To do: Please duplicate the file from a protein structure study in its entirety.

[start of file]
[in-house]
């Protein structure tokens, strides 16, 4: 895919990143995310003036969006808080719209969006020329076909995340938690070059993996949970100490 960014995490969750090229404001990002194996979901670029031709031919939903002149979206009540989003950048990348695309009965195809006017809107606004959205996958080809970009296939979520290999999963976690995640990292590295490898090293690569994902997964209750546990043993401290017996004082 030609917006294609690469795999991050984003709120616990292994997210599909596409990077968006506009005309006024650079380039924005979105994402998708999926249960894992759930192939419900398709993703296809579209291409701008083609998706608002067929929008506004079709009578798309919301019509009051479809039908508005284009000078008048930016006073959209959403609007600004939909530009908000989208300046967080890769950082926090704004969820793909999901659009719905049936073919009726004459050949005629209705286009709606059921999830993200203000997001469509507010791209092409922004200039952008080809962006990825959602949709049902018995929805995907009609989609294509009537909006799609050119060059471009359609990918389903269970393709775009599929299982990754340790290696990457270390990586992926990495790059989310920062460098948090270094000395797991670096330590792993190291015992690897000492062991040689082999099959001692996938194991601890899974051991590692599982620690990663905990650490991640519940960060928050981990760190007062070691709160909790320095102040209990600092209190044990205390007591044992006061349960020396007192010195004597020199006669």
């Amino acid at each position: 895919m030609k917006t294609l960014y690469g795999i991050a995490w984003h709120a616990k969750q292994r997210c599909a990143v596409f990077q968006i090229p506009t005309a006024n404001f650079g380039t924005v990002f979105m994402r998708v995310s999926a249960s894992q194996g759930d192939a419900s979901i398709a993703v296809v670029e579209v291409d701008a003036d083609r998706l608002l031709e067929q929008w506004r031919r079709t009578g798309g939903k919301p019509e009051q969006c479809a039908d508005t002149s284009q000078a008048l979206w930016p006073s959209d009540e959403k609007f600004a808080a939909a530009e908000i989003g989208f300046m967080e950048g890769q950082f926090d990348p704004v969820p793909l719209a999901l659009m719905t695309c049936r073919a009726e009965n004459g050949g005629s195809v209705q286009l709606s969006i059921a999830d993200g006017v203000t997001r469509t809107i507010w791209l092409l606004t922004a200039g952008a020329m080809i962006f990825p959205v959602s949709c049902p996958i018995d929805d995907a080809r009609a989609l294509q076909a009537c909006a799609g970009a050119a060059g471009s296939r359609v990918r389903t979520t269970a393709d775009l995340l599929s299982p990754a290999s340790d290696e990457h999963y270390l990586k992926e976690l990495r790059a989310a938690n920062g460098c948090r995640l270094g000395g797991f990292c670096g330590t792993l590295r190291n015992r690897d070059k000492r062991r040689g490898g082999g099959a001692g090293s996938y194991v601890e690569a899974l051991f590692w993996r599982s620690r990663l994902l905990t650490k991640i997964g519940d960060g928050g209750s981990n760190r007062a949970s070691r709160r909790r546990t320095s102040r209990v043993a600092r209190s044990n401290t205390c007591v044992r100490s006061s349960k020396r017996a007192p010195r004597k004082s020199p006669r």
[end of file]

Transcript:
[in-house]
């Protein structure tokens, strides 16, 4: 895919990143995310003036969006808080719209969006020329076909995340938690070059993996949970100490 960014995490969750090229404001990002194996979901670029031709031919939903002149979206009540989003950048990348695309009965195809006017809107606004959205996958080809970009296939979520290999999963976690995640990292590295490898090293690569994902997964209750546990043993401290017996004082 030609917006294609690469795999991050984003709120616990292994997210599909596409990077968006506009005309006024650079380039924005979105994402998708999926249960894992759930192939419900398709993703296809579209291409701008083609998706608002067929929008506004079709009578798309919301019509009051479809039908508005284009000078008048930016006073959209959403609007600004939909530009908000989208300046967080890769950082926090704004969820793909999901659009719905049936073919009726004459050949005629209705286009709606059921999830993200203000997001469509507010791209092409922004200039952008080809962006990825959602949709049902018995929805995907009609989609294509009537909006799609050119060059471009359609990918389903269970393709775009599929299982990754340790290696990457270390990586992926990495790059989310920062460098948090270094000395797991670096330590792993190291015992690897000492062991040689082999099959001692996938194991601890899974051991590692599982620690990663905990650490991640519940960060928050981990760190007062070691709160909790320095102040209990600092209190044990205390007591044992006061349960020396007192010195004597020199006669």
């Amino acid at each position: 895919m030609k917006t294609l960014y690469g795999i991050a995490w984003h709120a616990k969750q292994r997210c599909a990143v596409f990077q968006i090229p506009t005309a006024n404001f650079g380039t924005v990002f979105m994402r998708v995310s999926a249960s894992q194996g759930d192939a419900s979901i398709a993703v296809v670029e579209v291409d701008a003036d083609r998706l608002l031709e067929q929008w506004r031919r079709t009578g798309g939903k919301p019509e009051q969006c479809a039908d508005t002149s284009q000078a008048l979206w930016p006073s959209d009540e959403k609007f600004a808080a939909a530009e908000i989003g989208f300046m967080e950048g890769q950082f926090d990348p704004v969820p793909l719209a999901l659009m719905t695309c049936r073919a009726e009965n004459g050949g005629s195809v209705q286009l709606s969006i059921a999830d993200g006017v203000t997001r469509t809107i507010w791209l092409l606004t922004a200039g952008a020329m080809i962006f990825p959205v959602s949709c049902p996958i018995d929805d995907a080809r009609a989609l294509q076909a009537c909006a799609g970009a050119a060059g471009s296939r359609v990918r389903t979520t269970a393709d775009l995340l599929s299982p990754a290999s340790d290696e990457h999963y270390l990586k992926e976690l990495r790059a989310a938690n920062g460098c948090r995640l270094g000395g797991f990292c670096g330590t792993l590295r190291n015992r690897d070059k000492r062991r040689g490898g082999g099959a001692g090293s996938y194991v601890e690569a899974l051991f590692w993996r599982s620690r990663l994902l905990t650490k991640i997964g519940d960060g928050g209750s981990n760190r007062a949970s070691r709160r909790r546990t320095s102040r209990v043993a600092r209190s044990n401290t205390c007591v044992r100490s006061s349960k020396r017996a007192p010195r004597k004082s020199p006669r």